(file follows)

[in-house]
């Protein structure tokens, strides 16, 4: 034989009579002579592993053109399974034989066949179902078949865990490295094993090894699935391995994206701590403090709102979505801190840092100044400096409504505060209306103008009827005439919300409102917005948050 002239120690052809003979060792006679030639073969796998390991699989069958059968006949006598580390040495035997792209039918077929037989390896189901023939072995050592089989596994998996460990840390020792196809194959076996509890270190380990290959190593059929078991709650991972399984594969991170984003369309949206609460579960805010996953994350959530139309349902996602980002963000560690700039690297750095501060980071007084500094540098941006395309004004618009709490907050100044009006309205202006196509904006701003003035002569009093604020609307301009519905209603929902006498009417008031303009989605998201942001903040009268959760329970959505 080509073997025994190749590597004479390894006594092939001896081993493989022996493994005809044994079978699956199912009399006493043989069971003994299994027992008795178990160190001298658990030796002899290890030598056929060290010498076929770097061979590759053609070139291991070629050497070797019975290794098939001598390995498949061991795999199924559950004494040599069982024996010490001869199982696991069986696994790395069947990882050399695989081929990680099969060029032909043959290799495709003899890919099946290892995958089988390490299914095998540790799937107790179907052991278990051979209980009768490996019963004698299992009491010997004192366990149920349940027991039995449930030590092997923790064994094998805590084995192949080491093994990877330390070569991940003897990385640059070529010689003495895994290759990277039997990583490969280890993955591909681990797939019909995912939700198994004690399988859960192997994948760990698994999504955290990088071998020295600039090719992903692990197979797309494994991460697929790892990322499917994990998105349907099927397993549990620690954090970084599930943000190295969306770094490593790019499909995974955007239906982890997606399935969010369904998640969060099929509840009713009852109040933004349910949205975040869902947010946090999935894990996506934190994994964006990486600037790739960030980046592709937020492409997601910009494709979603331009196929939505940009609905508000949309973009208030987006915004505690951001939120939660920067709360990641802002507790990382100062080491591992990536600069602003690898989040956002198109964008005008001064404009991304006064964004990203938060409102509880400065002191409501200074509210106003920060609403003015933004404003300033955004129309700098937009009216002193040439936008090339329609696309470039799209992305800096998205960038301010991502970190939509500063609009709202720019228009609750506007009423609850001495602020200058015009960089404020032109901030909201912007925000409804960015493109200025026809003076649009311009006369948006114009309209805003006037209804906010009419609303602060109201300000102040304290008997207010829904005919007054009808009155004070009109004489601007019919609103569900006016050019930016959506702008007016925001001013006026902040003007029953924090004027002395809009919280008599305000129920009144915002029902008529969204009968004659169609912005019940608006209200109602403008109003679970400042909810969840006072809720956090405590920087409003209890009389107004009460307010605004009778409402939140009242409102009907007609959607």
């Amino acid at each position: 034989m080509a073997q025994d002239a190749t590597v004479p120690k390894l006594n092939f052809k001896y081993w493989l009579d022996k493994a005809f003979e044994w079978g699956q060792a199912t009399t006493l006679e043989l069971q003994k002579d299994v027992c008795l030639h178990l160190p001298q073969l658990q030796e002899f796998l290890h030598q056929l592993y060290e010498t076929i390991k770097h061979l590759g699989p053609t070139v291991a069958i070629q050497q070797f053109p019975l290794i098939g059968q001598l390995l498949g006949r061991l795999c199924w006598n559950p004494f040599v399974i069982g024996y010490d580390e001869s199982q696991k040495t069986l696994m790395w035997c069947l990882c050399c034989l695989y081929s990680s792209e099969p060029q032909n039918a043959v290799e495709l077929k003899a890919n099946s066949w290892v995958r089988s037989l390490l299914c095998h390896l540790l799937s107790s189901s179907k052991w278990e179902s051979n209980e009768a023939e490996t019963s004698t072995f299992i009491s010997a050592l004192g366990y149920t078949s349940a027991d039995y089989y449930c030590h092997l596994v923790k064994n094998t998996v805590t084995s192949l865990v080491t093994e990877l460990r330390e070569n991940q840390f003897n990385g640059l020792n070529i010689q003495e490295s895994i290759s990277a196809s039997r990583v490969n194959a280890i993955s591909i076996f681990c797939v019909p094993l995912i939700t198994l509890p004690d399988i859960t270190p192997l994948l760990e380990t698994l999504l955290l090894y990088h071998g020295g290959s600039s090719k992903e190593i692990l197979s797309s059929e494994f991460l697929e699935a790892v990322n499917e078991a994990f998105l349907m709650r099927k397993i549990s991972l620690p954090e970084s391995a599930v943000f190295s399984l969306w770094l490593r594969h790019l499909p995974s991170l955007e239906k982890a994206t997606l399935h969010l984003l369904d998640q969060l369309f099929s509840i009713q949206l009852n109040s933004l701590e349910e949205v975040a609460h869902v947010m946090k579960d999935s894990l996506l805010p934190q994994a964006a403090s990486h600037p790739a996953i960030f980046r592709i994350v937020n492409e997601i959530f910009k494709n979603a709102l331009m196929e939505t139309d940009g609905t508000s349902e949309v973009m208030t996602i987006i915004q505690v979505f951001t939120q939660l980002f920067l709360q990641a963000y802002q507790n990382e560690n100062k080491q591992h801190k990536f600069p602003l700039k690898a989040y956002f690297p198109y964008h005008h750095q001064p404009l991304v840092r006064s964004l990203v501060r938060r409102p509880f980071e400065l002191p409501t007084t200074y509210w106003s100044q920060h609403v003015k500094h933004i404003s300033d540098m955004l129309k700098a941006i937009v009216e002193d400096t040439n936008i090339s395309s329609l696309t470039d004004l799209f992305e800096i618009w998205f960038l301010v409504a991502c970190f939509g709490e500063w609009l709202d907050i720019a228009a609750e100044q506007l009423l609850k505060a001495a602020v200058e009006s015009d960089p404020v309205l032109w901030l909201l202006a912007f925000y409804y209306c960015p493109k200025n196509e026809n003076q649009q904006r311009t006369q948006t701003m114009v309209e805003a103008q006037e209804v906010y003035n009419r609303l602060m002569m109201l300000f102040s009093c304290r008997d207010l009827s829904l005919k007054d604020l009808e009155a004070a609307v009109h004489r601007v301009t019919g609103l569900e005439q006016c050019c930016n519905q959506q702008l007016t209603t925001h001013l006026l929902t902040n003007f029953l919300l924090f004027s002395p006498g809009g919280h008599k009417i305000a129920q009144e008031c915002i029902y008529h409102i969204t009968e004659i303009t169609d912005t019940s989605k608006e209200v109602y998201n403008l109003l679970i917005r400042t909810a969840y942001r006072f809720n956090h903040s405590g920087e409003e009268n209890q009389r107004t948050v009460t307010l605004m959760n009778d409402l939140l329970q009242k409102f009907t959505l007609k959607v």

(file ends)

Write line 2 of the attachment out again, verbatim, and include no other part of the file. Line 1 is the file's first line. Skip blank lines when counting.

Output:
């Protein structure tokens, strides 16, 4: 034989009579002579592993053109399974034989066949179902078949865990490295094993090894699935391995994206701590403090709102979505801190840092100044400096409504505060209306103008009827005439919300409102917005948050 002239120690052809003979060792006679030639073969796998390991699989069958059968006949006598580390040495035997792209039918077929037989390896189901023939072995050592089989596994998996460990840390020792196809194959076996509890270190380990290959190593059929078991709650991972399984594969991170984003369309949206609460579960805010996953994350959530139309349902996602980002963000560690700039690297750095501060980071007084500094540098941006395309004004618009709490907050100044009006309205202006196509904006701003003035002569009093604020609307301009519905209603929902006498009417008031303009989605998201942001903040009268959760329970959505 080509073997025994190749590597004479390894006594092939001896081993493989022996493994005809044994079978699956199912009399006493043989069971003994299994027992008795178990160190001298658990030796002899290890030598056929060290010498076929770097061979590759053609070139291991070629050497070797019975290794098939001598390995498949061991795999199924559950004494040599069982024996010490001869199982696991069986696994790395069947990882050399695989081929990680099969060029032909043959290799495709003899890919099946290892995958089988390490299914095998540790799937107790179907052991278990051979209980009768490996019963004698299992009491010997004192366990149920349940027991039995449930030590092997923790064994094998805590084995192949080491093994990877330390070569991940003897990385640059070529010689003495895994290759990277039997990583490969280890993955591909681990797939019909995912939700198994004690399988859960192997994948760990698994999504955290990088071998020295600039090719992903692990197979797309494994991460697929790892990322499917994990998105349907099927397993549990620690954090970084599930943000190295969306770094490593790019499909995974955007239906982890997606399935969010369904998640969060099929509840009713009852109040933004349910949205975040869902947010946090999935894990996506934190994994964006990486600037790739960030980046592709937020492409997601910009494709979603331009196929939505940009609905508000949309973009208030987006915004505690951001939120939660920067709360990641802002507790990382100062080491591992990536600069602003690898989040956002198109964008005008001064404009991304006064964004990203938060409102509880400065002191409501200074509210106003920060609403003015933004404003300033955004129309700098937009009216002193040439936008090339329609696309470039799209992305800096998205960038301010991502970190939509500063609009709202720019228009609750506007009423609850001495602020200058015009960089404020032109901030909201912007925000409804960015493109200025026809003076649009311009006369948006114009309209805003006037209804906010009419609303602060109201300000102040304290008997207010829904005919007054009808009155004070009109004489601007019919609103569900006016050019930016959506702008007016925001001013006026902040003007029953924090004027002395809009919280008599305000129920009144915002029902008529969204009968004659169609912005019940608006209200109602403008109003679970400042909810969840006072809720956090405590920087409003209890009389107004009460307010605004009778409402939140009242409102009907007609959607």